Ralph, the lead author of the study, continued, “Women are certain of their decision when they present for abortion care.”

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Researchers from UCSF and the University of Utah surveyed 500 English- and Spanish-speaking women seeking abortion care at four Utah clinics between October 2013 and April 2014. About 70 percent of the respondents were white, and nearly half identified as religious.

The authors found that women felt about the same or a bit more certainty about their abortion care decision than those making decisions such as taking antidepressants while pregnant, undergoing prenatal tests after infertility, and choosing a mastectomy after a breast cancer diagnosis. Respondents were more sure about receiving abortion care than those seeking reconstructive knee surgery.

The team was the first to measure respondents’ levels of uncertainty with a survey tool, the Decisional Conflict Scale, considered by researchers to be the “gold standard.” Doing so allowed the scientists to compare women’s certainty about abortion care to health-care decisions explored in previous research.

“Since most women are certain of their decision, there’s not evidence from our study that women would benefit from additional counseling visits, having to wait up to 72 hours before receiving care, or viewing ultrasounds,” Ralph told Rewire.

Eighteen states force pregnant people to wait up to 24 hours for abortion care, three states require a 48-hour delay, and six states impose a 72-hour wait, according to recent data from the Journal of the American Medical Association.

“I think those laws rest on the notion that women are fundamentally undecided,” Ralph told Rewire.

Prior research has also found that most women are certain about ending their pregnancies, as the authors note. Research published this year on Utah’s 72-hour forced waiting period found the delay didn’t change most women’s minds; it just made abortion care more costly and difficult to obtain.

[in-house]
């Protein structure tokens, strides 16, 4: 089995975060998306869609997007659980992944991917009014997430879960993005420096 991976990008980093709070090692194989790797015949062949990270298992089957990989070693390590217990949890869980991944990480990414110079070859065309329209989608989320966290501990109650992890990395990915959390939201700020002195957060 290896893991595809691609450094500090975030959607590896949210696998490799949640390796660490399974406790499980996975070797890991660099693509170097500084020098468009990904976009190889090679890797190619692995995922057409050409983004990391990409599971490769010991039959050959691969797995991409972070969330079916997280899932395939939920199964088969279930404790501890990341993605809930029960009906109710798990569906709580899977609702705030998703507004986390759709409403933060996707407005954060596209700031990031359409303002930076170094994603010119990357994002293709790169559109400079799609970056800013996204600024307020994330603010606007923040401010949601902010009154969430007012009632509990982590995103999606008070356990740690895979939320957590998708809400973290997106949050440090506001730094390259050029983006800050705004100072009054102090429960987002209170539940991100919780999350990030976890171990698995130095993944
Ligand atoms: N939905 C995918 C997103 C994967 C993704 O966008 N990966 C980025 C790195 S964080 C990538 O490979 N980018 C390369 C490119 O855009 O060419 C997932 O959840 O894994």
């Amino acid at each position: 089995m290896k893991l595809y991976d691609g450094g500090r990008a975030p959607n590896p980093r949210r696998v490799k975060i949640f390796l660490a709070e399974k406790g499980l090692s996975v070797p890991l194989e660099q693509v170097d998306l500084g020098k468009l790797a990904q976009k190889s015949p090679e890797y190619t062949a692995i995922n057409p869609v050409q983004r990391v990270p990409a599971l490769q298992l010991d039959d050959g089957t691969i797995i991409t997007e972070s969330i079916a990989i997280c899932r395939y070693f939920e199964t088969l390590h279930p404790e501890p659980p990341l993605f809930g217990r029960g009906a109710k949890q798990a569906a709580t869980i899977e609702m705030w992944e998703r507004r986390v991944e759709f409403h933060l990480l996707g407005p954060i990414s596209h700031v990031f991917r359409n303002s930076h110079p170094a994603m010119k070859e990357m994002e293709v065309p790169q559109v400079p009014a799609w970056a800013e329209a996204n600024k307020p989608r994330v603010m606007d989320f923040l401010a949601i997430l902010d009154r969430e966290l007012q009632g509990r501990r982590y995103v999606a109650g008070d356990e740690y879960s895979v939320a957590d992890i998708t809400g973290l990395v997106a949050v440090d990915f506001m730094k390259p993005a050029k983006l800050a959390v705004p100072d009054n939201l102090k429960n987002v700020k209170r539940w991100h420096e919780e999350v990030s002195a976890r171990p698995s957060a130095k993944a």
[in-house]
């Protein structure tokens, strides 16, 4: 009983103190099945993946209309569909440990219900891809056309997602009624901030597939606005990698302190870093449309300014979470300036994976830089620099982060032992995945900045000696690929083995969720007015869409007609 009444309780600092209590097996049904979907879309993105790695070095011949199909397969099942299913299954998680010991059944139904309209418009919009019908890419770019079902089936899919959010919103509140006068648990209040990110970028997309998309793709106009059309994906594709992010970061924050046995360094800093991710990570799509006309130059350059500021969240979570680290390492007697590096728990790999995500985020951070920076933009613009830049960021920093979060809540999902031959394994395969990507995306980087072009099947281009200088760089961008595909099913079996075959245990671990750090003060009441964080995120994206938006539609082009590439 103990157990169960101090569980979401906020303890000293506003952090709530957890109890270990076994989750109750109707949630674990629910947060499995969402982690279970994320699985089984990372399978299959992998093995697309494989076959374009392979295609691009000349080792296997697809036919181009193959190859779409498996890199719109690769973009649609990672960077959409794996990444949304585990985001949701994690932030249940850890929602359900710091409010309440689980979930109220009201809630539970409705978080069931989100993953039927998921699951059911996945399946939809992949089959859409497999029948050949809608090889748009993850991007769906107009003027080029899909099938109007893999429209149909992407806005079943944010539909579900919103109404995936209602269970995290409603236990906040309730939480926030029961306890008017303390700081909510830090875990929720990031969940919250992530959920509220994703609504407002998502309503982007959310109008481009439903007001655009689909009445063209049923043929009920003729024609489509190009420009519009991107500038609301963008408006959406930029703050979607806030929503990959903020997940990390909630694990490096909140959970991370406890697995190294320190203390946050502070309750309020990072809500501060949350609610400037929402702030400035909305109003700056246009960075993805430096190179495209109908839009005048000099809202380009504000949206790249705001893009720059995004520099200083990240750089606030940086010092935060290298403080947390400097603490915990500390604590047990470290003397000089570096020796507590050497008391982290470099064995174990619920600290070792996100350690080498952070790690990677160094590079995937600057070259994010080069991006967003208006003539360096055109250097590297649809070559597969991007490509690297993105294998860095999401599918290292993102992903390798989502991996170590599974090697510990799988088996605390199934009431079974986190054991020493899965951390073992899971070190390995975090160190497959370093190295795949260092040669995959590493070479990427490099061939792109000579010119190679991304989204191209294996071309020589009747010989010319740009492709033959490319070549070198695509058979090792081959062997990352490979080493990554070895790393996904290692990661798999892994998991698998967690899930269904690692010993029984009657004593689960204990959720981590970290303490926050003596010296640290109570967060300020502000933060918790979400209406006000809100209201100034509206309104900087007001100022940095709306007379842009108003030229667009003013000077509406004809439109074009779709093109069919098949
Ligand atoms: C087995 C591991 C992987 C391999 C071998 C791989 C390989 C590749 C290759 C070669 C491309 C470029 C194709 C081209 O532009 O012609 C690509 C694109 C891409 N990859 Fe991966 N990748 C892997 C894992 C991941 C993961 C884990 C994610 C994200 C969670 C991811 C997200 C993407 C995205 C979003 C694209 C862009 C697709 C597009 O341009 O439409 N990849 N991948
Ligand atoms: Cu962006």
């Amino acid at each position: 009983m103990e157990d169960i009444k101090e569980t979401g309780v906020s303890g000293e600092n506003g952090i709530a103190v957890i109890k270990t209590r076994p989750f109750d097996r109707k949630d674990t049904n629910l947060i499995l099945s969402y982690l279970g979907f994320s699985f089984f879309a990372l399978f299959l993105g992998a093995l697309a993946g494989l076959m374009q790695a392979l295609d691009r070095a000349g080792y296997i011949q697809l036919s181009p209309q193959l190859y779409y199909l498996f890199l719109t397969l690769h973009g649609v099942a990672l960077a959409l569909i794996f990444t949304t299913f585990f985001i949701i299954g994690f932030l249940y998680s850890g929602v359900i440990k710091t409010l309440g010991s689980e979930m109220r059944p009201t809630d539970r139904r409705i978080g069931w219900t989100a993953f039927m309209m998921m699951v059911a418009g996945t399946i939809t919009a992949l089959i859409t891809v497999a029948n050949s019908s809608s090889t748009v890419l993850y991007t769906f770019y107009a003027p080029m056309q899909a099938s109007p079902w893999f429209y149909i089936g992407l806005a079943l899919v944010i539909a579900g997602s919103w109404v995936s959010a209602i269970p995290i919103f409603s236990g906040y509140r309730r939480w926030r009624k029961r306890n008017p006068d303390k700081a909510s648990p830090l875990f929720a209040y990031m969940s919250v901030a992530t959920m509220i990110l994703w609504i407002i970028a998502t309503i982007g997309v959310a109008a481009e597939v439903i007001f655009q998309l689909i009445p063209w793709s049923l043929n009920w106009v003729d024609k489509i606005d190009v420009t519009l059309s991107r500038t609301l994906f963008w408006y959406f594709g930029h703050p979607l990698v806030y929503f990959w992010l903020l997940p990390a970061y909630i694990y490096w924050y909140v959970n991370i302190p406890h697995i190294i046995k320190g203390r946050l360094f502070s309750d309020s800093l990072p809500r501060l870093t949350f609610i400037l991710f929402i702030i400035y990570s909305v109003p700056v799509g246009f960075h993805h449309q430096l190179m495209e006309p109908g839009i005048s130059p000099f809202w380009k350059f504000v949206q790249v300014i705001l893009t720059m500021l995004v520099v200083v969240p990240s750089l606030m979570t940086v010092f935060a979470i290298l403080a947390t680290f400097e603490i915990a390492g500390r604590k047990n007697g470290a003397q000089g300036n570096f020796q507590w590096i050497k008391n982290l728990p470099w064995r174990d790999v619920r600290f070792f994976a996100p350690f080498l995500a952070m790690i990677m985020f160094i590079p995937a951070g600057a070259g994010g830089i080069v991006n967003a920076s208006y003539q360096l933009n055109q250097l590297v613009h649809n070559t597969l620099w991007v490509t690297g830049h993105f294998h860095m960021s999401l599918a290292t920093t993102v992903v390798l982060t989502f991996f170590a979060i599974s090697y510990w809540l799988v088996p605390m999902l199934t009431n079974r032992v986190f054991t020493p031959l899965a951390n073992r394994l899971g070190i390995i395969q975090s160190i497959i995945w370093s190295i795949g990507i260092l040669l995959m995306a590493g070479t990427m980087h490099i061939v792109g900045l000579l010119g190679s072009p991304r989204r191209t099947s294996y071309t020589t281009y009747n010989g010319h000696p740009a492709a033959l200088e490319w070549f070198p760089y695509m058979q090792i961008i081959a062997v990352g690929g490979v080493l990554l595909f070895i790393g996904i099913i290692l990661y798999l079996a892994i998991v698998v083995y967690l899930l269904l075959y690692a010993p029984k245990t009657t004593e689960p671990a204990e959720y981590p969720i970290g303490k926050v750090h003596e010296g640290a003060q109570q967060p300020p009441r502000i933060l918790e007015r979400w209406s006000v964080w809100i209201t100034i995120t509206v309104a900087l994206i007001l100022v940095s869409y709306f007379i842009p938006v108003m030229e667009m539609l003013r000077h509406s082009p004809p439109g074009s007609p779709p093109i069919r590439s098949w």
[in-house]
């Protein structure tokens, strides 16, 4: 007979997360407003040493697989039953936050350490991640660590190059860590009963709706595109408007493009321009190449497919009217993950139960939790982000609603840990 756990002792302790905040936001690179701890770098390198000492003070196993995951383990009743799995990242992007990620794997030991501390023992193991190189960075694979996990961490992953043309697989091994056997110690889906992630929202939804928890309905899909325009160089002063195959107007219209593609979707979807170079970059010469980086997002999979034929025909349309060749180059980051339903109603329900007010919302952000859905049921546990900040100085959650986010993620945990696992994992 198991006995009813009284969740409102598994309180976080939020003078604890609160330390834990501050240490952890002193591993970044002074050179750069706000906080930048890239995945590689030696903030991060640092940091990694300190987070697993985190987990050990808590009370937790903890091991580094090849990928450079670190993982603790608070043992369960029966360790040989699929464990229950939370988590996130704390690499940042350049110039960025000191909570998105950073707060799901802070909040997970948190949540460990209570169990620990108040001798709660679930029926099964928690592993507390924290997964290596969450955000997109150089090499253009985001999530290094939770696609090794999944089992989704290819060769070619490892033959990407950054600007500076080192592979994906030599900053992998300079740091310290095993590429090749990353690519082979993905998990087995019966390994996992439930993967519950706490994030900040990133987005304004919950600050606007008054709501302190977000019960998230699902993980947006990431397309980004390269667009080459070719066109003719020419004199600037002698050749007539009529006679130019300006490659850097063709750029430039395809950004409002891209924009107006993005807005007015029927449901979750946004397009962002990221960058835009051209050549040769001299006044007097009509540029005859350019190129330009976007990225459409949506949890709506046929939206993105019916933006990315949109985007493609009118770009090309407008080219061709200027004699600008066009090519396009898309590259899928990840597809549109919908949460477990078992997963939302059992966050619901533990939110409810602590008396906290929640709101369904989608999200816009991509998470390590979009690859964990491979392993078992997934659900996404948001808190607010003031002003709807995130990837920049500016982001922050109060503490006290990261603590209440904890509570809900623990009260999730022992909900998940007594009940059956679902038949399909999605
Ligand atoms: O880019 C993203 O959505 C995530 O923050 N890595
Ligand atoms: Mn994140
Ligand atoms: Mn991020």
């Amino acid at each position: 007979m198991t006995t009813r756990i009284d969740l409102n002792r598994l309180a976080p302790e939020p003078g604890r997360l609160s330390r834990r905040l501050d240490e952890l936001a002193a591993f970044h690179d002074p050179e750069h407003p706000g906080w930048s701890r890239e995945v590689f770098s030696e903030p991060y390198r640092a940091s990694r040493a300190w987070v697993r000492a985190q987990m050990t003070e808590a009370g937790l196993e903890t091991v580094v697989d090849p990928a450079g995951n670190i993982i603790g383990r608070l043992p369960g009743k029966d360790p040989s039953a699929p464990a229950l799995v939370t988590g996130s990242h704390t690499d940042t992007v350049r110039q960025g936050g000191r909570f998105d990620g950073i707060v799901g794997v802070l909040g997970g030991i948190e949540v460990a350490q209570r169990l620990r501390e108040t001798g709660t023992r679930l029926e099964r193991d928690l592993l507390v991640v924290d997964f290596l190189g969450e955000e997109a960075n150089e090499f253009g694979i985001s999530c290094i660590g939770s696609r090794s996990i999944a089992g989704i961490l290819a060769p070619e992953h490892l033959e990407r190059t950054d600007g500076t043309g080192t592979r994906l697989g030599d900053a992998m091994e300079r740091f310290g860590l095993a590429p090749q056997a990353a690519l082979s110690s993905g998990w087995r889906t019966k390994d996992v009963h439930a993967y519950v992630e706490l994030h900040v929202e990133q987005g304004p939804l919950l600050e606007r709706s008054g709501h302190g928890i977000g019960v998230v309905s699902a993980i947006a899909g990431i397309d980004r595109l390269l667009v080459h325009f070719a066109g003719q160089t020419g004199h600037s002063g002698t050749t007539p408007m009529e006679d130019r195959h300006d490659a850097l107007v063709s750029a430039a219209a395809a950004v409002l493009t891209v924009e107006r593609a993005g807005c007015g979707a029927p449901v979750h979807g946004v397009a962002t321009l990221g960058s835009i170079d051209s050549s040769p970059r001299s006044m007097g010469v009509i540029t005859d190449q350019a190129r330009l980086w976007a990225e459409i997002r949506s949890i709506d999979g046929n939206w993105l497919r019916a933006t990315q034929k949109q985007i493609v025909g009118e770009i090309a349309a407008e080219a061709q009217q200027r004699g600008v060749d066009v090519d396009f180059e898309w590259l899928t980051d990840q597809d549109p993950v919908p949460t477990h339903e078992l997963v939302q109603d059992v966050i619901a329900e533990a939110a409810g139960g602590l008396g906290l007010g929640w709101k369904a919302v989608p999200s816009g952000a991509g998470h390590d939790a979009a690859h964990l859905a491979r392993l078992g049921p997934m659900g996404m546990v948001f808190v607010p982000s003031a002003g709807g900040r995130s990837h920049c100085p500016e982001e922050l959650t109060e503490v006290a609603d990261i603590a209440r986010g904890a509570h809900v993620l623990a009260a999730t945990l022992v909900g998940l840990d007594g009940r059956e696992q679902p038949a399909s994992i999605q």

The authors explored the role of abortion myths in patients’ decision making by asking respondents to rate whether they believed a series of statements. The statements were both inaccurate—”abortion causes breast cancer”—and factual—”abortion does not cause breast cancer.”

Ralph told Rewire that women who believed the myths were more likely to be conflicted in their decision, but still had “high levels of certainty” about their choice to end their pregnancy.

The findings, Ralph said, underscore the need for accurate abortion care information.

Many states force abortion providers to tell myths to pregnant people. Five states tell patients that abortion care increases the risk of breast cancer, six claim that a fetus is a person, and 12 say abortion care causes fetal pain, as the Journal of the American Medical Association recently noted.

Source: Rewire